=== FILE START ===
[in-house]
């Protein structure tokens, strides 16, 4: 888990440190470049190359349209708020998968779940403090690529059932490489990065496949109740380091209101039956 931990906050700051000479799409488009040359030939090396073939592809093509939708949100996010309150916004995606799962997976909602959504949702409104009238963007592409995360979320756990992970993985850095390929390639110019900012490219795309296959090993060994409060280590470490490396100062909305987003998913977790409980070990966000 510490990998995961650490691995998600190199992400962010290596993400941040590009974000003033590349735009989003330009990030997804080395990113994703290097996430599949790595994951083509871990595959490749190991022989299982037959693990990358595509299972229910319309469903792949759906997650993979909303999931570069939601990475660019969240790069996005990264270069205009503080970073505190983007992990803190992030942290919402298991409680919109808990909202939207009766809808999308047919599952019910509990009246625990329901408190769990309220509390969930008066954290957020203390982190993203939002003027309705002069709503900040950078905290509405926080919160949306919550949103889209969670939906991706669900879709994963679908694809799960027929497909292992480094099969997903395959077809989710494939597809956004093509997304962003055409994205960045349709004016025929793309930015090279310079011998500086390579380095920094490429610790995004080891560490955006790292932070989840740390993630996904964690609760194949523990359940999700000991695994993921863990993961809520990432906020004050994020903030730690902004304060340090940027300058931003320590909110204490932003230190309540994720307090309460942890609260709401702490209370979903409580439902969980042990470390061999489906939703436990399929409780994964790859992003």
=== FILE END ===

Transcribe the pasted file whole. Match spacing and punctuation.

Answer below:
[in-house]
């Protein structure tokens, strides 16, 4: 888990440190470049190359349209708020998968779940403090690529059932490489990065496949109740380091209101039956 931990906050700051000479799409488009040359030939090396073939592809093509939708949100996010309150916004995606799962997976909602959504949702409104009238963007592409995360979320756990992970993985850095390929390639110019900012490219795309296959090993060994409060280590470490490396100062909305987003998913977790409980070990966000 510490990998995961650490691995998600190199992400962010290596993400941040590009974000003033590349735009989003330009990030997804080395990113994703290097996430599949790595994951083509871990595959490749190991022989299982037959693990990358595509299972229910319309469903792949759906997650993979909303999931570069939601990475660019969240790069996005990264270069205009503080970073505190983007992990803190992030942290919402298991409680919109808990909202939207009766809808999308047919599952019910509990009246625990329901408190769990309220509390969930008066954290957020203390982190993203939002003027309705002069709503900040950078905290509405926080919160949306919550949103889209969670939906991706669900879709994963679908694809799960027929497909292992480094099969997903395959077809989710494939597809956004093509997304962003055409994205960045349709004016025929793309930015090279310079011998500086390579380095920094490429610790995004080891560490955006790292932070989840740390993630996904964690609760194949523990359940999700000991695994993921863990993961809520990432906020004050994020903030730690902004304060340090940027300058931003320590909110204490932003230190309540994720307090309460942890609260709401702490209370979903409580439902969980042990470390061999489906939703436990399929409780994964790859992003």